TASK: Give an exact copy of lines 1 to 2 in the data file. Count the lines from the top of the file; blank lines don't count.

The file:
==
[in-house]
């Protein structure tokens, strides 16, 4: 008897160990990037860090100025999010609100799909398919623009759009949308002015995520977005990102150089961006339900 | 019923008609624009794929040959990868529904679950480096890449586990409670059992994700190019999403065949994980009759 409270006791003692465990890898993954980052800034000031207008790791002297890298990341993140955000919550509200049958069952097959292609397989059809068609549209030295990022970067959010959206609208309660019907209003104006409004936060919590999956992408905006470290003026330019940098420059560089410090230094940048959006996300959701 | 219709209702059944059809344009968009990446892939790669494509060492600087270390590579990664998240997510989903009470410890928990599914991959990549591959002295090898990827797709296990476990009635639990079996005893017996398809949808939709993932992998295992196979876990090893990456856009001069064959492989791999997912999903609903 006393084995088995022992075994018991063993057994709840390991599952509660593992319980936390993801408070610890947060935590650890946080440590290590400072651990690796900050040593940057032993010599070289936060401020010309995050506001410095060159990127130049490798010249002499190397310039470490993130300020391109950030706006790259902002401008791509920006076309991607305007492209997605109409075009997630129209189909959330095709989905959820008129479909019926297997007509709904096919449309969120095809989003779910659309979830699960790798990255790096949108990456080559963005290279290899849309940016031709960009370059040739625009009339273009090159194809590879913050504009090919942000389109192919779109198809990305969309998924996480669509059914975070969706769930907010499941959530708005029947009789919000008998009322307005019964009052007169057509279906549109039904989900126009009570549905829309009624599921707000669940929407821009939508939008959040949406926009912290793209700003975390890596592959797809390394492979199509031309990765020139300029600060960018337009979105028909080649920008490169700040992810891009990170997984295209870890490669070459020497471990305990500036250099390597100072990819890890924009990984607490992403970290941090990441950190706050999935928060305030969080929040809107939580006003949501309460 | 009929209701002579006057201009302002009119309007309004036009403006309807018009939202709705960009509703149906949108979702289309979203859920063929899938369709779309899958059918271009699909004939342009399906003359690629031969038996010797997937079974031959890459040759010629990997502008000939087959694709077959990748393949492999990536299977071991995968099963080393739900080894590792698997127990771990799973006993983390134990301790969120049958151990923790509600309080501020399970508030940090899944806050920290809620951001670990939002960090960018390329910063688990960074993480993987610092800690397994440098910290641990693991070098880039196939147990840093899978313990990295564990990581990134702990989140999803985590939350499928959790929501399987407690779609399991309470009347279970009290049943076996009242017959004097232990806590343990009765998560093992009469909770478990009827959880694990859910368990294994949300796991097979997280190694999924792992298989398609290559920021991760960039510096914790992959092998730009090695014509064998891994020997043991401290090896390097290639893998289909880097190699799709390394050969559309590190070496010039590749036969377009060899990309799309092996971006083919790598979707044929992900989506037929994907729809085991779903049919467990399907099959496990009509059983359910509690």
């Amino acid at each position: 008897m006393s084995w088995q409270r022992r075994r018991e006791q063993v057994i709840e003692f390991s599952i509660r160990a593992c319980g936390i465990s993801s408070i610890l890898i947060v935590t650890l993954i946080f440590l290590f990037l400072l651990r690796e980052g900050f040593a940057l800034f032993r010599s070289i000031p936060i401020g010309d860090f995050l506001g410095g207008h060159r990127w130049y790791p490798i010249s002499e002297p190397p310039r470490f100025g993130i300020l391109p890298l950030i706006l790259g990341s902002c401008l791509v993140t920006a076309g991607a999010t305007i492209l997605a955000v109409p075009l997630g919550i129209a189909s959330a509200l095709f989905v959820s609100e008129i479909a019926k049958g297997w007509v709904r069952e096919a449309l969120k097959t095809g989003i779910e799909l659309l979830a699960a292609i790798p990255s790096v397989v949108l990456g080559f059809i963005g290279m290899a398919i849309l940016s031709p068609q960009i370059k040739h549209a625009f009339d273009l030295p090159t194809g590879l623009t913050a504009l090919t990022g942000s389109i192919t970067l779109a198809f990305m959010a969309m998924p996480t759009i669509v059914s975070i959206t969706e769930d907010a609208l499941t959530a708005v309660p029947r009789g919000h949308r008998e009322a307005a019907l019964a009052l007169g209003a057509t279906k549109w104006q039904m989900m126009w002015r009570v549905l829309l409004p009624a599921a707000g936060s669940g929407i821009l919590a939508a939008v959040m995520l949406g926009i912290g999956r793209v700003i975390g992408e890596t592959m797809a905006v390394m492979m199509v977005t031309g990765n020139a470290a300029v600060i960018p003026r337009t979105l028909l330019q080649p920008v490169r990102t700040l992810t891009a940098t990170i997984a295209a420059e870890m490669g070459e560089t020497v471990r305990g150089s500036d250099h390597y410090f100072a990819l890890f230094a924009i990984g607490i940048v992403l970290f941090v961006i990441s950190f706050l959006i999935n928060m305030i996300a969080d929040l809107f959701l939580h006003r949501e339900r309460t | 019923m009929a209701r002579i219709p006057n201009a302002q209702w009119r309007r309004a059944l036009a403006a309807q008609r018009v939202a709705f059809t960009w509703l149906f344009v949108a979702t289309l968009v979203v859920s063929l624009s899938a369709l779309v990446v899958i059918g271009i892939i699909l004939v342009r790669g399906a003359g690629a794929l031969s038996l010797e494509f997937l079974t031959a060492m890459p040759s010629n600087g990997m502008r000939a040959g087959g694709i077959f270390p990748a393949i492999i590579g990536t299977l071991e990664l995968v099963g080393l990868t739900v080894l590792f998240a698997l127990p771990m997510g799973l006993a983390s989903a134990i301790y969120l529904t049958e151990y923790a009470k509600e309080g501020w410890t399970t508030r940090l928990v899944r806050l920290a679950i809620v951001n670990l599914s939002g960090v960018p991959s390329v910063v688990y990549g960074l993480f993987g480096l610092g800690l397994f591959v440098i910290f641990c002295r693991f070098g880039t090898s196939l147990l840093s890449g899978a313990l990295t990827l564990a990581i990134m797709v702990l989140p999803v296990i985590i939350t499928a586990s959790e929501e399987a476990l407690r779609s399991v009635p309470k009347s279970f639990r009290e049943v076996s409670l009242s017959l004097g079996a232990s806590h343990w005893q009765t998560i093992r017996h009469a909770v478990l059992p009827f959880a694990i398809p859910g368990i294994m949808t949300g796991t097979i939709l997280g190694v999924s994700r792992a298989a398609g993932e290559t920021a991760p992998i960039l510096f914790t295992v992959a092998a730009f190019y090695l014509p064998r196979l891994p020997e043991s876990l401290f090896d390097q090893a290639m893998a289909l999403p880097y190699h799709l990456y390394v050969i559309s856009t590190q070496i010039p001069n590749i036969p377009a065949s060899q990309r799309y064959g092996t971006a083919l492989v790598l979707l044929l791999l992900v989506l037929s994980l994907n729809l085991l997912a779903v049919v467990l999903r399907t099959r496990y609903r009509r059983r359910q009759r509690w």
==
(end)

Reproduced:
[in-house]
């Protein structure tokens, strides 16, 4: 008897160990990037860090100025999010609100799909398919623009759009949308002015995520977005990102150089961006339900 | 019923008609624009794929040959990868529904679950480096890449586990409670059992994700190019999403065949994980009759 409270006791003692465990890898993954980052800034000031207008790791002297890298990341993140955000919550509200049958069952097959292609397989059809068609549209030295990022970067959010959206609208309660019907209003104006409004936060919590999956992408905006470290003026330019940098420059560089410090230094940048959006996300959701 | 219709209702059944059809344009968009990446892939790669494509060492600087270390590579990664998240997510989903009470410890928990599914991959990549591959002295090898990827797709296990476990009635639990079996005893017996398809949808939709993932992998295992196979876990090893990456856009001069064959492989791999997912999903609903 006393084995088995022992075994018991063993057994709840390991599952509660593992319980936390993801408070610890947060935590650890946080440590290590400072651990690796900050040593940057032993010599070289936060401020010309995050506001410095060159990127130049490798010249002499190397310039470490993130300020391109950030706006790259902002401008791509920006076309991607305007492209997605109409075009997630129209189909959330095709989905959820008129479909019926297997007509709904096919449309969120095809989003779910659309979830699960790798990255790096949108990456080559963005290279290899849309940016031709960009370059040739625009009339273009090159194809590879913050504009090919942000389109192919779109198809990305969309998924996480669509059914975070969706769930907010499941959530708005029947009789919000008998009322307005019964009052007169057509279906549109039904989900126009009570549905829309009624599921707000669940929407821009939508939008959040949406926009912290793209700003975390890596592959797809390394492979199509031309990765020139300029600060960018337009979105028909080649920008490169700040992810891009990170997984295209870890490669070459020497471990305990500036250099390597100072990819890890924009990984607490992403970290941090990441950190706050999935928060305030969080929040809107939580006003949501309460 | 009929209701002579006057201009302002009119309007309004036009403006309807018009939202709705960009509703149906949108979702289309979203859920063929899938369709779309899958059918271009699909004939342009399906003359690629031969038996010797997937079974031959890459040759010629990997502008000939087959694709077959990748393949492999990536299977071991995968099963080393739900080894590792698997127990771990799973006993983390134990301790969120049958151990923790509600309080501020399970508030940090899944806050920290809620951001670990939002960090960018390329910063688990960074993480993987610092800690397994440098910290641990693991070098880039196939147990840093899978313990990295564990990581990134702990989140999803985590939350499928959790929501399987407690779609399991309470009347279970009290049943076996009242017959004097232990806590343990009765998560093992009469909770478990009827959880694990859910368990294994949300796991097979997280190694999924792992298989398609290559920021991760960039510096914790992959092998730009090695014509064998891994020997043991401290090896390097290639893998289909880097190699799709390394050969559309590190070496010039590749036969377009060899990309799309092996971006083919790598979707044929992900989506037929994907729809085991779903049919467990399907099959496990009509059983359910509690």